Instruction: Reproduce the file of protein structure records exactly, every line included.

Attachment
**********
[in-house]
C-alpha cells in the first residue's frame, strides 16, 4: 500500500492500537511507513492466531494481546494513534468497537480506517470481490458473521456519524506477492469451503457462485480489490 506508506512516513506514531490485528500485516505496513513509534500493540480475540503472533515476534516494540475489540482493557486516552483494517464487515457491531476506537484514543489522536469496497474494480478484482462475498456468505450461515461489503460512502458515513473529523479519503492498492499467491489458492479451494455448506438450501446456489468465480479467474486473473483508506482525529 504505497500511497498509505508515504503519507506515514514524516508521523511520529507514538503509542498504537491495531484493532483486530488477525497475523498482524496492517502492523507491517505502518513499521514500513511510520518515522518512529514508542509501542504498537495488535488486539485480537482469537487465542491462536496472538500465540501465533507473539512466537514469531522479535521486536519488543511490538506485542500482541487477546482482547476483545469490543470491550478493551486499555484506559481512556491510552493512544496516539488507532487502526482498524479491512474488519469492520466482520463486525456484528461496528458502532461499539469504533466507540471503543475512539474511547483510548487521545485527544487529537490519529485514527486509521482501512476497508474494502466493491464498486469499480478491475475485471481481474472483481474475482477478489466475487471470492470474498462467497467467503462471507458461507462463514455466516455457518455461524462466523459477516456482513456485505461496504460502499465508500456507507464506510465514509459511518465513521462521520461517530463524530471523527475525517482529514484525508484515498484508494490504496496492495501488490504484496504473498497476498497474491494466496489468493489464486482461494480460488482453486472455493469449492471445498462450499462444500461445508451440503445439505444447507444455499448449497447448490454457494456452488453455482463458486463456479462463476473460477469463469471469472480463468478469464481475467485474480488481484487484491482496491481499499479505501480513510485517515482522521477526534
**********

[in-house]
C-alpha cells in the first residue's frame, strides 16, 4: 500500500492500537511507513492466531494481546494513534468497537480506517470481490458473521456519524506477492469451503457462485480489490 506508506512516513506514531490485528500485516505496513513509534500493540480475540503472533515476534516494540475489540482493557486516552483494517464487515457491531476506537484514543489522536469496497474494480478484482462475498456468505450461515461489503460512502458515513473529523479519503492498492499467491489458492479451494455448506438450501446456489468465480479467474486473473483508506482525529 504505497500511497498509505508515504503519507506515514514524516508521523511520529507514538503509542498504537491495531484493532483486530488477525497475523498482524496492517502492523507491517505502518513499521514500513511510520518515522518512529514508542509501542504498537495488535488486539485480537482469537487465542491462536496472538500465540501465533507473539512466537514469531522479535521486536519488543511490538506485542500482541487477546482482547476483545469490543470491550478493551486499555484506559481512556491510552493512544496516539488507532487502526482498524479491512474488519469492520466482520463486525456484528461496528458502532461499539469504533466507540471503543475512539474511547483510548487521545485527544487529537490519529485514527486509521482501512476497508474494502466493491464498486469499480478491475475485471481481474472483481474475482477478489466475487471470492470474498462467497467467503462471507458461507462463514455466516455457518455461524462466523459477516456482513456485505461496504460502499465508500456507507464506510465514509459511518465513521462521520461517530463524530471523527475525517482529514484525508484515498484508494490504496496492495501488490504484496504473498497476498497474491494466496489468493489464486482461494480460488482453486472455493469449492471445498462450499462444500461445508451440503445439505444447507444455499448449497447448490454457494456452488453455482463458486463456479462463476473460477469463469471469472480463468478469464481475467485474480488481484487484491482496491481499499479505501480513510485517515482522521477526534